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Presbyterian Voices for Justice celebrates its history as it donates to three social justice causes

Three organizations will receive more than $9,000 each as the justice group closes

by Presbyterian Voices for Justice | Special to Presbyterian News Service

LOUISVILLE — As the writer says in Ecclesiastes, “to everything there is a season, and a time to every purpose under heaven.”

“A consideration of stewardship of resources has led to the decision for Presbyterian Voices for Justice to celebrate its history by donating its financial resources to three social justice causes,” said the Rev. Bear Ride, a board member. “We are delighted to be giving a donation of $9,431.35 to each of these: Presbyterian Peace Fellowship, the Office of Public Witness of the Presbyterian Church (U.S.A.), and to the Rev. Dr. Katie Geneva Cannon Scholarship Fund.”

Presbyterian Voices for Justice was formed in 2008 as a result of the merger of the Witherspoon Society and Voices of Sophia. Its mission: “We are a spirited and compassionate community of women and men in the Presbyterian Church (U.S.A.) who are called to proclaim the gospel vision of God’s extravagant love and justice in church and society. We seek the wisdom of the Spirit for following Christ’s example and for living into hope of sustained gender equality, racial reconciliation, full human rights for LGBT persons, economic justice, environmental wholeness, an end to war and all forms of violence, and a justice-loving shalom over all the Earth. We commit to risking the transformation of our own selves and our organization to live into this vision, even as we invite both church and society to meet this challenge.”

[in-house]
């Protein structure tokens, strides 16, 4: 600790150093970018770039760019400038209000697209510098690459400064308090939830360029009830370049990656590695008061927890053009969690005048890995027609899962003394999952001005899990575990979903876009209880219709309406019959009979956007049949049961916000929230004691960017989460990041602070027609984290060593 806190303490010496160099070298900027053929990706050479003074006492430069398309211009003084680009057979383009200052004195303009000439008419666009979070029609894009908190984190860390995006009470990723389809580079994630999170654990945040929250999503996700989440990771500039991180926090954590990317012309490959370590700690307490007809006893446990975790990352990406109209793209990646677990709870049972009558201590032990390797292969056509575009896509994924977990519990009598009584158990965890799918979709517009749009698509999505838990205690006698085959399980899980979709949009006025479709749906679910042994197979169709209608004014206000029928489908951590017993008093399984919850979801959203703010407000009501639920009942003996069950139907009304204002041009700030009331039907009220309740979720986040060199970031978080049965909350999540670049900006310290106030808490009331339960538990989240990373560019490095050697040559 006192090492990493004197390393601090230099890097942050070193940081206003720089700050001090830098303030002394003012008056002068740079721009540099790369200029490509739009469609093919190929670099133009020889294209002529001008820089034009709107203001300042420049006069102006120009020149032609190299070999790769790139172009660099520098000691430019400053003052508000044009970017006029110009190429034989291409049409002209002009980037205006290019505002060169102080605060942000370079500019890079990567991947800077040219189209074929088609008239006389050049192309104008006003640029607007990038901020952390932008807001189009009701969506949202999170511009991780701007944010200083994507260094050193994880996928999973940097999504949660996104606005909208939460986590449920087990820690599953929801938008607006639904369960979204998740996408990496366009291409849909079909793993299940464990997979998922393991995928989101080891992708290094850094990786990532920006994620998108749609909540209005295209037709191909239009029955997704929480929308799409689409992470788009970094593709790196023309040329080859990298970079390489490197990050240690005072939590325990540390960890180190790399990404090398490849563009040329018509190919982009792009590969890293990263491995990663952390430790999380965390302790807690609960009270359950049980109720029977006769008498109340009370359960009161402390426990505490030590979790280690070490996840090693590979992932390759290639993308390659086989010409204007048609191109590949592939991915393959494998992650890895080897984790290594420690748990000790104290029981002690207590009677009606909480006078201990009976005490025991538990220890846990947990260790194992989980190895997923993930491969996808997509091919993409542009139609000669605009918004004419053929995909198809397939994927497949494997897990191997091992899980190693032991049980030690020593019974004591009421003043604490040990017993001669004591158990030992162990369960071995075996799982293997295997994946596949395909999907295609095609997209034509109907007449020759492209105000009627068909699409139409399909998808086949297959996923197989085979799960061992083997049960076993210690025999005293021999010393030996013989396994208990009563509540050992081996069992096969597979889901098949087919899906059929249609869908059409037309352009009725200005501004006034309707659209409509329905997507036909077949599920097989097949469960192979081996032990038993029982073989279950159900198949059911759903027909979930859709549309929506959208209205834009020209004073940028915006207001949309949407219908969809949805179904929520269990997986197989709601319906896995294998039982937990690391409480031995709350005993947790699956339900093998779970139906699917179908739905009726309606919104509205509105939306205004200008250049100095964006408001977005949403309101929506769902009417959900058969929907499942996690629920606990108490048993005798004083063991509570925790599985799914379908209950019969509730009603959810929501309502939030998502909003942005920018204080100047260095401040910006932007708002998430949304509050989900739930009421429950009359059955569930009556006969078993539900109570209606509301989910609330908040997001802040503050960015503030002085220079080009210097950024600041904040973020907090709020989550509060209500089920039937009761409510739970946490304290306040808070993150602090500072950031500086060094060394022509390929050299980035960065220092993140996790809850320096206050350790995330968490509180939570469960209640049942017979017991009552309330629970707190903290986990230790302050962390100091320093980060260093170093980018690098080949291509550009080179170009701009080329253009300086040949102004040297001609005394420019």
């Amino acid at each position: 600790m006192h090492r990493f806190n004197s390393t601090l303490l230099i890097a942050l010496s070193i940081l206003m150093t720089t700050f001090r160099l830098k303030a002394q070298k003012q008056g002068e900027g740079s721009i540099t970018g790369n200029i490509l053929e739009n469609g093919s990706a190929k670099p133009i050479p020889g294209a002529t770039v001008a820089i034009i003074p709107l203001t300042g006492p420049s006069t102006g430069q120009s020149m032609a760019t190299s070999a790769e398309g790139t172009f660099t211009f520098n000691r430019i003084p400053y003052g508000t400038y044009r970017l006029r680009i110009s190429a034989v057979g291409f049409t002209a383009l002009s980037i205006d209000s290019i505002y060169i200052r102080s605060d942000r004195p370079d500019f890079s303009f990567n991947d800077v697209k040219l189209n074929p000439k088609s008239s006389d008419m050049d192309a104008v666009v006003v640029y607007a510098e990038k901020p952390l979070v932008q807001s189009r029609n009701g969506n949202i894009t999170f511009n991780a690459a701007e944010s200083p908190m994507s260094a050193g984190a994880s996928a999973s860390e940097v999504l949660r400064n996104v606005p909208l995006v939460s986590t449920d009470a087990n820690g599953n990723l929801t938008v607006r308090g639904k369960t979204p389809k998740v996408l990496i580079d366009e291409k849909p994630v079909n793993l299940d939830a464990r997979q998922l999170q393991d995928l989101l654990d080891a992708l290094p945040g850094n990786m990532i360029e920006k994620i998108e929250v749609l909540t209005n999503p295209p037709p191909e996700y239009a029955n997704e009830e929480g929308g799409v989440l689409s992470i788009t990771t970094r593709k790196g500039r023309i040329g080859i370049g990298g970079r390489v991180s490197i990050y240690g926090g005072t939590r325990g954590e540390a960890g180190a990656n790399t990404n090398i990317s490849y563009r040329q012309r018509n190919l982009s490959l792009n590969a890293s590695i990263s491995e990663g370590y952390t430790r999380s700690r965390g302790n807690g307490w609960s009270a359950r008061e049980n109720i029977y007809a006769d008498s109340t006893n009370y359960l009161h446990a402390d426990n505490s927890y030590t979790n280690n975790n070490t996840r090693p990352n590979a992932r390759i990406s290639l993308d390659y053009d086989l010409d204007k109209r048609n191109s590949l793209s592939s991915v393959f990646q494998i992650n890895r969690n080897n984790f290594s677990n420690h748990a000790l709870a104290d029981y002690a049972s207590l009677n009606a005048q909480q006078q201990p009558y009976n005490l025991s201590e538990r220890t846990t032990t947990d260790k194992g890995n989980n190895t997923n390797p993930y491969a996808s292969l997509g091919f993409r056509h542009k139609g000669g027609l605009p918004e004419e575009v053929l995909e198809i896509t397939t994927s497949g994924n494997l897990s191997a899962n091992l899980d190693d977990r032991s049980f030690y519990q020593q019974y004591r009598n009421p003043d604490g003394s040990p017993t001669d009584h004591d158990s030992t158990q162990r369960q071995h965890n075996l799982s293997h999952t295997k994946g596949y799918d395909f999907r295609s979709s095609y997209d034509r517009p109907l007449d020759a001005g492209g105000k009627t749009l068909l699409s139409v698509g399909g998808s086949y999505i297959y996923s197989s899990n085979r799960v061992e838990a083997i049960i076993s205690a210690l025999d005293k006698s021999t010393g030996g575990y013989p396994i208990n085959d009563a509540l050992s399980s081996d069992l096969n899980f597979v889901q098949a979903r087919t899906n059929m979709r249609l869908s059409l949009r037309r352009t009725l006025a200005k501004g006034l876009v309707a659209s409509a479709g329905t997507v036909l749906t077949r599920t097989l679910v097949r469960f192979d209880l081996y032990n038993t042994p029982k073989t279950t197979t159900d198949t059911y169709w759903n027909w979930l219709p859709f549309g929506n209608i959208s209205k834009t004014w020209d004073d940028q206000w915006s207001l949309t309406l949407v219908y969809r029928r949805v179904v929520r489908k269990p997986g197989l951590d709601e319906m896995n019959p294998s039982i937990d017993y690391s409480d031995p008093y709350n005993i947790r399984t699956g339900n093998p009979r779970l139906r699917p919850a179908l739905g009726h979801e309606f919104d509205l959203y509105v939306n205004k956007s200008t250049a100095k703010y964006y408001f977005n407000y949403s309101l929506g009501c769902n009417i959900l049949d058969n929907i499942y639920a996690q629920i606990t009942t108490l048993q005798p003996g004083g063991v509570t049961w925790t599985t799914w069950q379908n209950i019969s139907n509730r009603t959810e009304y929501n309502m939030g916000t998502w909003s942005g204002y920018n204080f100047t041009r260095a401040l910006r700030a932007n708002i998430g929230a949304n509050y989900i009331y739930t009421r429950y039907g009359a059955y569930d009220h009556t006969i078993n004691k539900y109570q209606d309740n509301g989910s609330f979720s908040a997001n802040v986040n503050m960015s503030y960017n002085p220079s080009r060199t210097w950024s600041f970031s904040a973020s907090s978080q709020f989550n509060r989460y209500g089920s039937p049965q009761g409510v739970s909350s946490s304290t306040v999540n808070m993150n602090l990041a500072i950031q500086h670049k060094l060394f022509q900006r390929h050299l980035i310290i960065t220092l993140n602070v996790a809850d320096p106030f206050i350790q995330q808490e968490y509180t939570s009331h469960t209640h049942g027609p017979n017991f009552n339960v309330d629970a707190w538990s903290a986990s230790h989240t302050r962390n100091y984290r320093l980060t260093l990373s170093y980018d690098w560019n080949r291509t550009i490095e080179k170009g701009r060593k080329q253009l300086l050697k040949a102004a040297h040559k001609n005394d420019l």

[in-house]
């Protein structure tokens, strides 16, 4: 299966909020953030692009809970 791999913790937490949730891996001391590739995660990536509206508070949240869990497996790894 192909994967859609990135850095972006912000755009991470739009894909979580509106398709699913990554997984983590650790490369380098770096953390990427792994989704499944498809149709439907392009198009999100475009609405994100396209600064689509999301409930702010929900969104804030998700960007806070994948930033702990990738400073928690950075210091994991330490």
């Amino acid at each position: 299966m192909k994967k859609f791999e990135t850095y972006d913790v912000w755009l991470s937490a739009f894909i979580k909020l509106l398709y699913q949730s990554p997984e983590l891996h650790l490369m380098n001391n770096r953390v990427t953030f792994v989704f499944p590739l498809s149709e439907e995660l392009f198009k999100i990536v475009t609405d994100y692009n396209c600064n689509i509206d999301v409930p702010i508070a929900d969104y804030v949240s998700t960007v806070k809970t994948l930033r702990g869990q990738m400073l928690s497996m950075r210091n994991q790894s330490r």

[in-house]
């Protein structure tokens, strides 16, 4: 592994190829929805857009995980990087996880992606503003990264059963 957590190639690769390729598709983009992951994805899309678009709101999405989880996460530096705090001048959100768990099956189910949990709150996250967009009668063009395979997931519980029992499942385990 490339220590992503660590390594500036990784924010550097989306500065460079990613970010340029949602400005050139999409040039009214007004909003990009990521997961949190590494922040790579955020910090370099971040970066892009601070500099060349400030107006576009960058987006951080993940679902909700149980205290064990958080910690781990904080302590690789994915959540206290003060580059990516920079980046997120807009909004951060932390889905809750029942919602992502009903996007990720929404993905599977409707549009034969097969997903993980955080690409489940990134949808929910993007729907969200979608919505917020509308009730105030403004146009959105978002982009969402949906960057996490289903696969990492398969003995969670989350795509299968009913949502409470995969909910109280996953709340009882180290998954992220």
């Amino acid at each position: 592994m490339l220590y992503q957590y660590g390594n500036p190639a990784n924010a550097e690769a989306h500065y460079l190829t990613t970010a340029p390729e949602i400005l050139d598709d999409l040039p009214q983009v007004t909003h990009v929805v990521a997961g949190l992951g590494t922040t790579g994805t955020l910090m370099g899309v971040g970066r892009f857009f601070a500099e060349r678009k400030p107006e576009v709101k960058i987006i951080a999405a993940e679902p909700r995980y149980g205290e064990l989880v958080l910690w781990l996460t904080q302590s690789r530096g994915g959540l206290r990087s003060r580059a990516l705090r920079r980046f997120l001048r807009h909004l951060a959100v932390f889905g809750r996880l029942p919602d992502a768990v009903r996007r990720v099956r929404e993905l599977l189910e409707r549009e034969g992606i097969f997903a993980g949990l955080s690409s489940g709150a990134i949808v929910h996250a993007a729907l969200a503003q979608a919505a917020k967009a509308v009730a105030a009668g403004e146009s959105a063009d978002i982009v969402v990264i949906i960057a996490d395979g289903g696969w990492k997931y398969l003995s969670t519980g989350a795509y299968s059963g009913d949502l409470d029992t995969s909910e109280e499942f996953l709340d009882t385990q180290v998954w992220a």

In keeping with the history of Voices of Sophia, Presbyterian Voices for Justice sponsored a breakfast program at General Assemblies featuring women theologians and biblical scholars — and in keeping with the Witherspoon Society’s history, the organization provided extensive analysis of issues coming before each General Assembly and sponsored the annual Witherspoon Dance, a highlight at GA for many. Presbyterian Voices for Justice also operates a Facebook page with nearly 6,000 followers.